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Moral Relativism: Big Ideas/Small Books Paperback – Deckle Edge, July 22, 2008
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From School Library Journal
In this short work, Lukes (sociology, NYU; Power: A Radical View) examines moral relativism and the possible responses to its claims. He explains that there are two important parts of arguments for moral relativism: the diversity of moral views in different cultures and how our moral judgments are relative to the society in which we live. According to Lukes, moral relativism is not easily dismissed and raises issues like ethnocentrism and the clashing of cultural values; however, acknowledging that different cultures have diverse and at times conflicting values should not lead to the acceptance of moral relativism. Instead, Lukes presents an alternative that allows for a range of values and yet realizes that there are some values that are universal for all humans and there are certain standards that we can use to create moral norms. Overall, Lukes does a terrific job of presenting a brief but informative examination of moral relativism that will reward general readers and students of philosophy. Recommended for public and academic libraries.—Scott Duimstra, Capital Area Dist. Lib., Lansing, MI
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“A book on moral relativism by someone with a steely understanding of social reality? Only Steven Lukes could write it. If his insights are disturbing rather than comforting, he presents them with clarity, grace, and modesty.” ―Richard Sennett, author of The Craftsman
“No sociologist alive is a sharper philosopher than Steven Lukes. He has been making mincemeat of academic distinctions for decades, bringing a razor mind and an eye for significance to all manner of vexing questions about power, individualism, rationality, human rights, identity, and now, in this masterful little volume, moral relativism. He reads like an omnivore, writes like a dream, and has both the reason and the courage to say that some positions are right and others wrong.” ―Todd Gitlin, author of Media Unlimited: How the Torrent of Images and Sounds Overwhelms our Lives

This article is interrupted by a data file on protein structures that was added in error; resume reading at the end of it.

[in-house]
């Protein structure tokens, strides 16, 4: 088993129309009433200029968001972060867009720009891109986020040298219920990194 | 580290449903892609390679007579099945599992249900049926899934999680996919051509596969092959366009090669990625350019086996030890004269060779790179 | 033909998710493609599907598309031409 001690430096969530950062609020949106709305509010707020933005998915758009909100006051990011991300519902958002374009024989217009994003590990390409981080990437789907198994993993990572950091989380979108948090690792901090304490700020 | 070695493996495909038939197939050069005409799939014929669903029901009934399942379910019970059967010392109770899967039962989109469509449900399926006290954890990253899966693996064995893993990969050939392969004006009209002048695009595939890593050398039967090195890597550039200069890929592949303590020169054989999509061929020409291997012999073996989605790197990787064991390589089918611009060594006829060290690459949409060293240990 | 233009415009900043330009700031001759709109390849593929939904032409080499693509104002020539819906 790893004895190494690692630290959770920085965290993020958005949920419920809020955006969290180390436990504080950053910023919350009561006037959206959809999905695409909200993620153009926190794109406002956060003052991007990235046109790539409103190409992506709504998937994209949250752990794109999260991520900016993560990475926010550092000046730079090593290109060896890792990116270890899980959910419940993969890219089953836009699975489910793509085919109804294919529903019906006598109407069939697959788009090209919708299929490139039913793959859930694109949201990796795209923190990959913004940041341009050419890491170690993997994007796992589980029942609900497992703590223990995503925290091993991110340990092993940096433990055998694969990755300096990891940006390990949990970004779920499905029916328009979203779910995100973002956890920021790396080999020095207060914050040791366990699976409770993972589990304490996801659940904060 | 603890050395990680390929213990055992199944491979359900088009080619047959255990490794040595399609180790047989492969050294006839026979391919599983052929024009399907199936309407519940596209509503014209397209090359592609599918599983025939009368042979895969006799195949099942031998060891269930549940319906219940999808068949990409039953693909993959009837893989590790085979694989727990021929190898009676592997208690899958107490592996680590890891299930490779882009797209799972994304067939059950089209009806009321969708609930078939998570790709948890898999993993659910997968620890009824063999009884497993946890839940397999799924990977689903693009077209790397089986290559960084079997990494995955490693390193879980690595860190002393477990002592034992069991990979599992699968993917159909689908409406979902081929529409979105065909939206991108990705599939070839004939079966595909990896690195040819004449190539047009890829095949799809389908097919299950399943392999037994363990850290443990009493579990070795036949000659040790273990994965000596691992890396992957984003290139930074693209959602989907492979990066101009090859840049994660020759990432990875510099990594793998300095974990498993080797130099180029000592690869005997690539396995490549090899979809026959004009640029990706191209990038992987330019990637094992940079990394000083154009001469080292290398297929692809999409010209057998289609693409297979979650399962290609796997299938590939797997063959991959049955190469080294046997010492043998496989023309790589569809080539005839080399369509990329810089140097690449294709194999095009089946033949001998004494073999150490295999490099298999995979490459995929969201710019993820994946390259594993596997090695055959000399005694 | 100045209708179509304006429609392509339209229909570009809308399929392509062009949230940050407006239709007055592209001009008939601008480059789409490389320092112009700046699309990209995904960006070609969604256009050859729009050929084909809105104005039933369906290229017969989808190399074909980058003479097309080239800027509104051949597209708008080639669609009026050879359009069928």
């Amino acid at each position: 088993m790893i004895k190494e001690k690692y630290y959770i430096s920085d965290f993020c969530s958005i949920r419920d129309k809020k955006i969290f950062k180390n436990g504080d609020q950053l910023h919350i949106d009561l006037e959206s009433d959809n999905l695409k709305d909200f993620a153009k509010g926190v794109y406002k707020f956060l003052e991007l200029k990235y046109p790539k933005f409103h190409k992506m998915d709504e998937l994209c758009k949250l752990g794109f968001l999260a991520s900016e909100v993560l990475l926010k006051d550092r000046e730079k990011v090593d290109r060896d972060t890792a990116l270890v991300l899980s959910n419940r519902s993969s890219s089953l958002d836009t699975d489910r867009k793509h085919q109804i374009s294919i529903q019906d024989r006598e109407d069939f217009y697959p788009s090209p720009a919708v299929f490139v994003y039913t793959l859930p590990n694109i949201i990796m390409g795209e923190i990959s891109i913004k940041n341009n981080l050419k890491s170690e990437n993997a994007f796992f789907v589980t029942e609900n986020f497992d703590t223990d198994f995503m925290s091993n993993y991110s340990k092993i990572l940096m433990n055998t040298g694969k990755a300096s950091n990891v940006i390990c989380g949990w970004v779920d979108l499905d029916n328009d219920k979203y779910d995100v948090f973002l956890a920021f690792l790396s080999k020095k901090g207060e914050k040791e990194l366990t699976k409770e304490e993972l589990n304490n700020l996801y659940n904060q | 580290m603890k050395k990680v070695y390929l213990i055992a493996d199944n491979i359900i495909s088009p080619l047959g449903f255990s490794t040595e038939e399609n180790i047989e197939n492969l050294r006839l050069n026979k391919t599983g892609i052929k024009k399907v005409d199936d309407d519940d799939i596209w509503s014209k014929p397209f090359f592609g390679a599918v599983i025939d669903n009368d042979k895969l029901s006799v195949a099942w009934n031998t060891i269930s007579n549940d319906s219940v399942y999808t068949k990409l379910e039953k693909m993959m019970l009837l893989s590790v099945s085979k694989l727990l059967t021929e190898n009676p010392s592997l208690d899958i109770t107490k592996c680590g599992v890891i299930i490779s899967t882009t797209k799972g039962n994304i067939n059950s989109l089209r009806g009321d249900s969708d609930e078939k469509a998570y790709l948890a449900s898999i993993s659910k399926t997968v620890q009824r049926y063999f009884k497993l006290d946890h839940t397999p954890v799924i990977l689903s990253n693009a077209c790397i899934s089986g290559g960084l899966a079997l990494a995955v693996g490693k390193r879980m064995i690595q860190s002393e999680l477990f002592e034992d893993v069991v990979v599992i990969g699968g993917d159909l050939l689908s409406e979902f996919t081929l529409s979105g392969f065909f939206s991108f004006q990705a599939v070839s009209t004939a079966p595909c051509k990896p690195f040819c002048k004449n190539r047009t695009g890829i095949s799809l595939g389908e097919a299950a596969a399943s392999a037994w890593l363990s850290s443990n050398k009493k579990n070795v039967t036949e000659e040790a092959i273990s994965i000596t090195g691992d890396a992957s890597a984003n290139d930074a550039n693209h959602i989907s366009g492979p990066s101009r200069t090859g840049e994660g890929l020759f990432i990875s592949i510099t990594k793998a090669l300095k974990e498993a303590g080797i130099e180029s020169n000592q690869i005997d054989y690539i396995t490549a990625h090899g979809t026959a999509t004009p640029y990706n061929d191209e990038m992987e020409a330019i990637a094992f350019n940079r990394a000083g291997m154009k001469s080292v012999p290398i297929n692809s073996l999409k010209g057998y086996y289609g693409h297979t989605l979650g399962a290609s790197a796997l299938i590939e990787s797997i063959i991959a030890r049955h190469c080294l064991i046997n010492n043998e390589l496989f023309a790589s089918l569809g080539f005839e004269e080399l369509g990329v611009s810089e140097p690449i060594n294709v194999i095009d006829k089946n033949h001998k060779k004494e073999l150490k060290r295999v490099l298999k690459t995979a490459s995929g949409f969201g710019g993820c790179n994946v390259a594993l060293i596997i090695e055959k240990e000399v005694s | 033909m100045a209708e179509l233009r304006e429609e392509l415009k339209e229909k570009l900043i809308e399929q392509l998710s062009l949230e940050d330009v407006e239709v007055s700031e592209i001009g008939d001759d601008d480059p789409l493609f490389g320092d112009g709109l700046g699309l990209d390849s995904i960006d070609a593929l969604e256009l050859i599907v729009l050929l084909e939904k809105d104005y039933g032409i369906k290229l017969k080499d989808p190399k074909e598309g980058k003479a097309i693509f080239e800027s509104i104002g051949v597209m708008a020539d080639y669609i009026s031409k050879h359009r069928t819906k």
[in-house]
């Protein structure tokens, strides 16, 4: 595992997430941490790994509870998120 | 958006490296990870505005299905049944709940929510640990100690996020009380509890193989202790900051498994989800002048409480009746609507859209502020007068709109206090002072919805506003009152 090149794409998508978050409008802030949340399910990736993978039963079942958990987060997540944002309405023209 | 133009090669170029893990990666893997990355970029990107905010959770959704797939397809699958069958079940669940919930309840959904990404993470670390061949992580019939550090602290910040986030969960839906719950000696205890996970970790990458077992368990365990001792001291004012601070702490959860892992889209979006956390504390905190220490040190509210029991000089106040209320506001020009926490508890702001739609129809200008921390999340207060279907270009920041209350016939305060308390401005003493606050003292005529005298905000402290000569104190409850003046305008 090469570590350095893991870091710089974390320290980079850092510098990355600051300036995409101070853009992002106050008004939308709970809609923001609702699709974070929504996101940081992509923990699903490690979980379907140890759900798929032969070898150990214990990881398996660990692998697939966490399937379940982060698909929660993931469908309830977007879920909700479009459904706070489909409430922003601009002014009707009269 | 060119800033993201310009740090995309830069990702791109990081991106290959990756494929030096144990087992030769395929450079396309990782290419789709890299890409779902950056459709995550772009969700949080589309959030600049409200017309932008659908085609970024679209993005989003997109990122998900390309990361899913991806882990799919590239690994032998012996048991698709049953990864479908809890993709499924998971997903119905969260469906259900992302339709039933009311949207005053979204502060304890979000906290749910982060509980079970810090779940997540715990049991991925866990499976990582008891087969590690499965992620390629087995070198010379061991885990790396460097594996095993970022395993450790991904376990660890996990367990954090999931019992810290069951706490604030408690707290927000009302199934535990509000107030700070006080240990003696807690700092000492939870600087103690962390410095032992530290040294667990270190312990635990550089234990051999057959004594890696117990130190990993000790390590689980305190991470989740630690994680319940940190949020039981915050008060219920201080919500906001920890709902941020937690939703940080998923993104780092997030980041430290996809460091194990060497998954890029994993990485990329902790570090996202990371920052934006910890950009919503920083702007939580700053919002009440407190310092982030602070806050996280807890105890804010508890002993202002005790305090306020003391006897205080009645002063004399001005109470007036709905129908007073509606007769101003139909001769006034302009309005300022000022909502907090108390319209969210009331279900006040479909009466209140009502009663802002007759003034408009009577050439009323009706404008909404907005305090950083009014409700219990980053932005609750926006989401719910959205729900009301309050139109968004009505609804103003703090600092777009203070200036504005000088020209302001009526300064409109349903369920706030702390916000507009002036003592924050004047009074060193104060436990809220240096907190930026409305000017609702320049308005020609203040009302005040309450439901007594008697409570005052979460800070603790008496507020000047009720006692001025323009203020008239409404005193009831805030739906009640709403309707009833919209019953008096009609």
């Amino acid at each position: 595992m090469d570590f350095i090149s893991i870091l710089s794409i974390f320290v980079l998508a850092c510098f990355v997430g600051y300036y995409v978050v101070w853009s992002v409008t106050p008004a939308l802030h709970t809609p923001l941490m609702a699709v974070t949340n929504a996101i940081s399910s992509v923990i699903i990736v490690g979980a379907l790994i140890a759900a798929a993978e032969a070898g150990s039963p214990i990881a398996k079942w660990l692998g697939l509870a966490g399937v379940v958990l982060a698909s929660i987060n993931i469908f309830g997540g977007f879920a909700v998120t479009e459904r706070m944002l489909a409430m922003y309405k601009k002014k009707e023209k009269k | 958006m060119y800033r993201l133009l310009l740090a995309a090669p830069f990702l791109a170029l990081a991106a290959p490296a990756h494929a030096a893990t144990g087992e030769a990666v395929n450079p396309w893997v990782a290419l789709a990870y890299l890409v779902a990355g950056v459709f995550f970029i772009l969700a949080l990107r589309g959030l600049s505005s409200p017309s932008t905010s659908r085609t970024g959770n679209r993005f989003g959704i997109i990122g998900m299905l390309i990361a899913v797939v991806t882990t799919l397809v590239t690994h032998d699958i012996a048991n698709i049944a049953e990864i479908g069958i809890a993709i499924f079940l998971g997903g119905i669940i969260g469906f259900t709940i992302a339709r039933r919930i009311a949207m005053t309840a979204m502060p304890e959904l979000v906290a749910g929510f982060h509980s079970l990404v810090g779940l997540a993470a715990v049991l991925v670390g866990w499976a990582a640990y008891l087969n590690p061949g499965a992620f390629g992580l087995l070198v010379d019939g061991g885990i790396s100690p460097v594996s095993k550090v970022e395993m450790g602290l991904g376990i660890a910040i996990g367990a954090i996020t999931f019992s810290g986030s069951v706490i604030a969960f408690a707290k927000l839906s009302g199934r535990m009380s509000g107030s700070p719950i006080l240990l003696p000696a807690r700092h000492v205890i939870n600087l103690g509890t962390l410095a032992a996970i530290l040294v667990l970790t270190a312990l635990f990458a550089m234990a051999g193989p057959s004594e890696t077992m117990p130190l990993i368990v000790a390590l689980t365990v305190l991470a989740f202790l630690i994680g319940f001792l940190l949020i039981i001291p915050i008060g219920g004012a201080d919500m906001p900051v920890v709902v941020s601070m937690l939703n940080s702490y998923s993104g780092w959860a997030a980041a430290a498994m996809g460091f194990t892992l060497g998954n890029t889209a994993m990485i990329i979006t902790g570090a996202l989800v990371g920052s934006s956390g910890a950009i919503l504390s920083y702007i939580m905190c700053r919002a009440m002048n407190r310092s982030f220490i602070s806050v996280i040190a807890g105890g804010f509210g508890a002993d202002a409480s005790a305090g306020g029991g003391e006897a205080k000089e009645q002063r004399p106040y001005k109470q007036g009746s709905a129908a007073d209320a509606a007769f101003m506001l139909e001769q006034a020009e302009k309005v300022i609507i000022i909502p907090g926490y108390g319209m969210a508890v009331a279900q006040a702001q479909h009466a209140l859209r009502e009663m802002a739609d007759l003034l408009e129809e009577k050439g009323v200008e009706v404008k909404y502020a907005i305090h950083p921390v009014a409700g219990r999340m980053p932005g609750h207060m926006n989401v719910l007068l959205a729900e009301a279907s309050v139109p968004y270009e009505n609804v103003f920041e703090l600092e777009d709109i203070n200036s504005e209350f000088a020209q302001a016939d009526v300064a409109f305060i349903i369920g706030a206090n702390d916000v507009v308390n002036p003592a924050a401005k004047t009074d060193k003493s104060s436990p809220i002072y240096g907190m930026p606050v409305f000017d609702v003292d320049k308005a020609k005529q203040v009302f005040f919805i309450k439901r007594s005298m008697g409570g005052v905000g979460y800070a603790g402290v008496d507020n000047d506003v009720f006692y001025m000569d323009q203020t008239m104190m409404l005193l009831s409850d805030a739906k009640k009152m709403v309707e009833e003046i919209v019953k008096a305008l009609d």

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The book suggests early on that it will deliver its own independent critique of moral relativism and offer an theory of universal moral philosophy, yet in fact it underdelivers on that count. Although at the end Professor Lukes suggests some ideas drawn from Aristotle and Kant as bases for a universalized moral philosophy, he does not test those at all, and the Eurocentric roots of his proposition call into question the ability to prove their universal acceptance, yet he does not even acknowledge that issue.
So, in summary, this read to me as an excellent descriptive summary of the principal thinking on this subject, while not itself an major independent advancement of any alternative perspective.
The language and the examples offered are unique in their virtue of giving relativism a statement that is concise, deep and far-reaching. Anyone with a slight interest in the subject, or a well-founded kinship to the ideas, whether by means of cross-pollination or direct correlation, should do well to consult these 160 pages and be the better for them. An excellent read and a wonderful introduction to a deceptively simple idea!